Wednesday, July 30, 2008

Help in the garden

One of my favourite pastimes is to lazily sit on my verandah and watch the mynahs busy at what I should be doing .... getting rid of the pests in my garden. And very conscientious they are too. When I wake up early in the morning and come out, they're already at work. Pacing up and down the lawn or any grassy patch, they suddenly cock their head and I know that's the death warrant for one more bug.

Here's one checking over the cricket pitch which went out of control during the monsoon. (Just in case you're wondering, the cricket referred to here is not the insect but the sport which has cult status here in India)

The Common Mynah, also known as Indian Mynah, mates for life and I usually see the happy couple hunting together. Pa takes over one part of the lawn while Ma scrutinises the other, and sometimes the youngsters join in too if they're not partying elsewhere. The family that eats together, stays together?

They seem to enjoy caterpillars and bugs but apparently their favourite food is grasshoppers. Which gave them their name - Acridotheres tristis. Acridotheres meaning "grasshopper hunter", according to Wiki. Now that's more than enough to endear them to me!

The bright yellow skin patch around their eyes always makes me laugh. They look as if their off to a masked ball any minute now and chose that bright colour to make up for their rather drab brown apparel. Oh yes, and they got boots to match too!

My father was once gifted a pet Jungle Mynah and it was one of the best mimics I've ever heard. They're considered one of the best 'talking' birds and they're really amazing! Now these shy black birds are a protected species and so they're not seen much except in the jungles which are their natural habitat. I can just imagine them driving the other birds in the jungle nuts, though :D

One of the advantages of having a garden where the use of chemicals is severely restricted is that Nature takes over. For every pest there are predators around the corner or under the next leaf. This has such a wonderful sense of rightness that I almost don't mind the odd cut petals if it'll attract a Fantail or a Bulbul. Almost.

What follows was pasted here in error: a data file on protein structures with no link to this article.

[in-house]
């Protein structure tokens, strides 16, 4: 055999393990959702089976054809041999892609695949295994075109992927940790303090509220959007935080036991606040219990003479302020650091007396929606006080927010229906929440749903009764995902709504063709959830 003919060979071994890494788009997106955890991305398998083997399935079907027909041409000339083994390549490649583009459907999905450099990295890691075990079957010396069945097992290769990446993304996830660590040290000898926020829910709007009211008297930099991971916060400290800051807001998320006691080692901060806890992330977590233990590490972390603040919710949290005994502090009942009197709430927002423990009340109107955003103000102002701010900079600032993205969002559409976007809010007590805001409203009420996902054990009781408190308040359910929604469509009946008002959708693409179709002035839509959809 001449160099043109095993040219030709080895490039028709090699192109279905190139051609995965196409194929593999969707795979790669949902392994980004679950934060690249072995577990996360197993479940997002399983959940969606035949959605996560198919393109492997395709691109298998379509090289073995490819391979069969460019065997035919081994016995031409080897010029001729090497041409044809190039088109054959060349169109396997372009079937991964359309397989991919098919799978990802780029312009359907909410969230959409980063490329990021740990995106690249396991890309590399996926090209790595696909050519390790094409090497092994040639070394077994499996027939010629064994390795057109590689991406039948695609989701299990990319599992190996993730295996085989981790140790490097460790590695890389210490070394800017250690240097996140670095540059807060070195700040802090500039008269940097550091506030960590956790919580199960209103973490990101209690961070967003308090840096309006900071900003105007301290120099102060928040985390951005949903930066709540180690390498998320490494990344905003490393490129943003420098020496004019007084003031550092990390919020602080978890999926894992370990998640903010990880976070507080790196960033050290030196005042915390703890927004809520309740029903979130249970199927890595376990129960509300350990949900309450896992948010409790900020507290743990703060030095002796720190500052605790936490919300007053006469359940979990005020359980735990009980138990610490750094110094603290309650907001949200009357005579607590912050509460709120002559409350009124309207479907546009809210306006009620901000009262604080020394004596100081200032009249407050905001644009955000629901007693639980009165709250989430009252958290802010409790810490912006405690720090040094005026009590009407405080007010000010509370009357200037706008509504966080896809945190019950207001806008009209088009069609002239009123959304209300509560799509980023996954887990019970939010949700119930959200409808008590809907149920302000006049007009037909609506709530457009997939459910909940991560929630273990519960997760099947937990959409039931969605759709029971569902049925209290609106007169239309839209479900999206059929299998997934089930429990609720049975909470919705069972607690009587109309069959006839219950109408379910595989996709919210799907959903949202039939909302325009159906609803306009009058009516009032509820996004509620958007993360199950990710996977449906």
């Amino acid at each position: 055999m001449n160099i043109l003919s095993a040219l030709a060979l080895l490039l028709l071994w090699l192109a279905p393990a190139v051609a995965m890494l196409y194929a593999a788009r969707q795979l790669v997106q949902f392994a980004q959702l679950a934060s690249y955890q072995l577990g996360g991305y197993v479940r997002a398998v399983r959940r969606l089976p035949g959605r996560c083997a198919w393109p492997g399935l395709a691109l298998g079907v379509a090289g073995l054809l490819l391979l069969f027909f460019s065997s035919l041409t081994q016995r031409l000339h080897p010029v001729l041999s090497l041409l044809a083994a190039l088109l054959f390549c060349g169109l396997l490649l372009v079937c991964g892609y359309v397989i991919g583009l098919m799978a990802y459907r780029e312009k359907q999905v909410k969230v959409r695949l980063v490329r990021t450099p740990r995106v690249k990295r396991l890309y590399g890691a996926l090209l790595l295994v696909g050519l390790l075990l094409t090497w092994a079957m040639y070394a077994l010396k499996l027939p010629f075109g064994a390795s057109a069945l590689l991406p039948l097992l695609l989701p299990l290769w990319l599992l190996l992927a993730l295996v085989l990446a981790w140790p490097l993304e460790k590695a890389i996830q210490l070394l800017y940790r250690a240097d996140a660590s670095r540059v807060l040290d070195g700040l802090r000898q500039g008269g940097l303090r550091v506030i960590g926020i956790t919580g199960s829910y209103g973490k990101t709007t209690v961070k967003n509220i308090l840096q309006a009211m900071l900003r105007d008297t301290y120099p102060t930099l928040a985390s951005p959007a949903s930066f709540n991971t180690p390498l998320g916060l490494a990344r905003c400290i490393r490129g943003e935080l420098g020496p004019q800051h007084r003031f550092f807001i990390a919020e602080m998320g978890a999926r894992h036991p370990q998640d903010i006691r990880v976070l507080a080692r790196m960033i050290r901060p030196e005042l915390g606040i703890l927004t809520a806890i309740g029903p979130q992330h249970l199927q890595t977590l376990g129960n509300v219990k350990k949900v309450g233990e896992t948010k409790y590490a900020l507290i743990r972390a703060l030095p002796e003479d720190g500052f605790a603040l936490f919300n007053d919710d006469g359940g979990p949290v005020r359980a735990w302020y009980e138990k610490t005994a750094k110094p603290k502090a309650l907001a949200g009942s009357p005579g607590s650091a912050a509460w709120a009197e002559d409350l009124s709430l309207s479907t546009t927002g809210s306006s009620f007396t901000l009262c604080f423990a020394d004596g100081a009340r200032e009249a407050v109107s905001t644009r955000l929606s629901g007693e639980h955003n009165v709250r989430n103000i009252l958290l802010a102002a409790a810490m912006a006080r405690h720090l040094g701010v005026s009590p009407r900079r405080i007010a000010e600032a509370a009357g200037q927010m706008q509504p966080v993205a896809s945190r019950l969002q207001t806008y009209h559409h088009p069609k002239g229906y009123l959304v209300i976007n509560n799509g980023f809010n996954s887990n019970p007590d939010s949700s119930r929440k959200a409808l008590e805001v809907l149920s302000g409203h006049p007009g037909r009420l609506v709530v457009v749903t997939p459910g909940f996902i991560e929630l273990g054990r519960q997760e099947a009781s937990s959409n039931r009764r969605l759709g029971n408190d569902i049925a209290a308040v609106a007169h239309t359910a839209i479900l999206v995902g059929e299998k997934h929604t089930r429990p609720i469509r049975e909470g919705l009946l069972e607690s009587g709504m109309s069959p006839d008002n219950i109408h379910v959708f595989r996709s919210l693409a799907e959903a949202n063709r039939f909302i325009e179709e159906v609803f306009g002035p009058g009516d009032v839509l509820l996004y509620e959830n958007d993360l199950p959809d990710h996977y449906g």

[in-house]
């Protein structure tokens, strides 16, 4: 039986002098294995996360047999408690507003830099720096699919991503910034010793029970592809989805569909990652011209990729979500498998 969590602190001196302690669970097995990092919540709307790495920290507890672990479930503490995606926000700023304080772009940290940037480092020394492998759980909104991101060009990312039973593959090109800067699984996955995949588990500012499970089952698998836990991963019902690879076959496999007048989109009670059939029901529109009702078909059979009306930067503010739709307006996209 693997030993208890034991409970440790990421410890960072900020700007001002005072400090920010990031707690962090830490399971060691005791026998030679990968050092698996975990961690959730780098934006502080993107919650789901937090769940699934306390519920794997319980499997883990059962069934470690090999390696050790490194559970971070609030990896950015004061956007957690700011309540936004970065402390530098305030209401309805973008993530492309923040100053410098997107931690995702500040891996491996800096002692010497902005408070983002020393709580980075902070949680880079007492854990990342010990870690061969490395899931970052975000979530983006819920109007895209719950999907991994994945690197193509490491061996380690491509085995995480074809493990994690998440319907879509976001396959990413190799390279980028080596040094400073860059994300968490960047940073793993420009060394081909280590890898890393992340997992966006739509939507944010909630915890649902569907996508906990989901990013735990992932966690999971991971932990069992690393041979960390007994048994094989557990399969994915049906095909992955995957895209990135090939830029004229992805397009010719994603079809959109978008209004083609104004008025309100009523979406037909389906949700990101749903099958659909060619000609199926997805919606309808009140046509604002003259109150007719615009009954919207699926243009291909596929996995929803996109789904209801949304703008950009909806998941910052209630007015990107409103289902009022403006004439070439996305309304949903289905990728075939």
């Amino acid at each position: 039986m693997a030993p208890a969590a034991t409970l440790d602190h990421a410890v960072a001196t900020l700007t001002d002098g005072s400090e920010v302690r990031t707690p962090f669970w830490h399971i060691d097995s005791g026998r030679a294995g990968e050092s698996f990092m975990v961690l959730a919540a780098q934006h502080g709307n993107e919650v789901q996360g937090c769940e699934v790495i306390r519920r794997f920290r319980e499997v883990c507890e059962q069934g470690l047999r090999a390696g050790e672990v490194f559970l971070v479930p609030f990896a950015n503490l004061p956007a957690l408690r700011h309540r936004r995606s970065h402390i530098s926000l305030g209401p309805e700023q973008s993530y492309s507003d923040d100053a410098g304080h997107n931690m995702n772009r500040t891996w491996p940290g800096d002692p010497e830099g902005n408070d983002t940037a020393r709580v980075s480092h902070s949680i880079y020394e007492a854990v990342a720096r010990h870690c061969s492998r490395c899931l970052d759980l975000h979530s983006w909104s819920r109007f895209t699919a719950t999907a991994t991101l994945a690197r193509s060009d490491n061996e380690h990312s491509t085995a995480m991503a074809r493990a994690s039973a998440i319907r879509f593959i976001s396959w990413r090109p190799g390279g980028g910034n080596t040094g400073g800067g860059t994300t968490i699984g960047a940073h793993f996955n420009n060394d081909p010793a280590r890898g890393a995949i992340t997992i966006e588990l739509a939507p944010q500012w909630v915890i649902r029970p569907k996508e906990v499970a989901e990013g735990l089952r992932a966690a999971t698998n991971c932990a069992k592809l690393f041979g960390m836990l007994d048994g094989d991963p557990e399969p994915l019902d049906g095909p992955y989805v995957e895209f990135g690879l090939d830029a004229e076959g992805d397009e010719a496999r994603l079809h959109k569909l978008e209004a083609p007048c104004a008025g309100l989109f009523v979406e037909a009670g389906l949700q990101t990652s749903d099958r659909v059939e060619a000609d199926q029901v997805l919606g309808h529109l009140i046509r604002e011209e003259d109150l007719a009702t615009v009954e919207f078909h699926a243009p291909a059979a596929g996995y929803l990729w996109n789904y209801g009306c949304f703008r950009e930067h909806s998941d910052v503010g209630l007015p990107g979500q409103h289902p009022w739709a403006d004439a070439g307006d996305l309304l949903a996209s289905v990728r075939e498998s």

And, yes, most of them even sing for their supper too. Others, however, will just stare as if considering this strange creature that's got nothing better to do while everyone worth knowing is slogging away, catching their daily bugs .
(The resident Oriental Garden Lizard)

Garden lizards, skinks, mynahs, .... I have so many natural garden assistants that I dont really need any other, do I?
Okay, maybe someone to do the digging would be nice, though.


  1. Sounds like your garden has a permanent welcome mat for the wildlife. That is interesting about the Mynah Birds. I didn't realize they mated for life. :)

  2. You bet! I love watching all the animals and birds in my garden. Beats going to the mall any day.

  3. Wonderful post, Sunita. very interesting about the Minah birds. We have a native Minah to. It is quite an agressive bird chases all the others away. It is also fun to watch, they live in big families. They clean up the spiders around the windows but are also after nectar. Your resident Lizard is a cutie.

  4. Thanks, Trudi.
    Is your Mynah identical to the one in my photo? I know there are a few different types.
    They do have a loud complaining squack, dont they?
    I've read that mynahs eat fruits too but I've never seen one doing that in my garden. Says a lot about the number of bugs in my garden, I think : )
    My lizard gives me a start every time he runs between the orchid pots. I usually see only his long tail zipping past and I think its a snake.
    I think he deserves a post of his own. Maybe sometime soon.

  5. Hi Sunita - I'd take the garden lizard any day over the snake!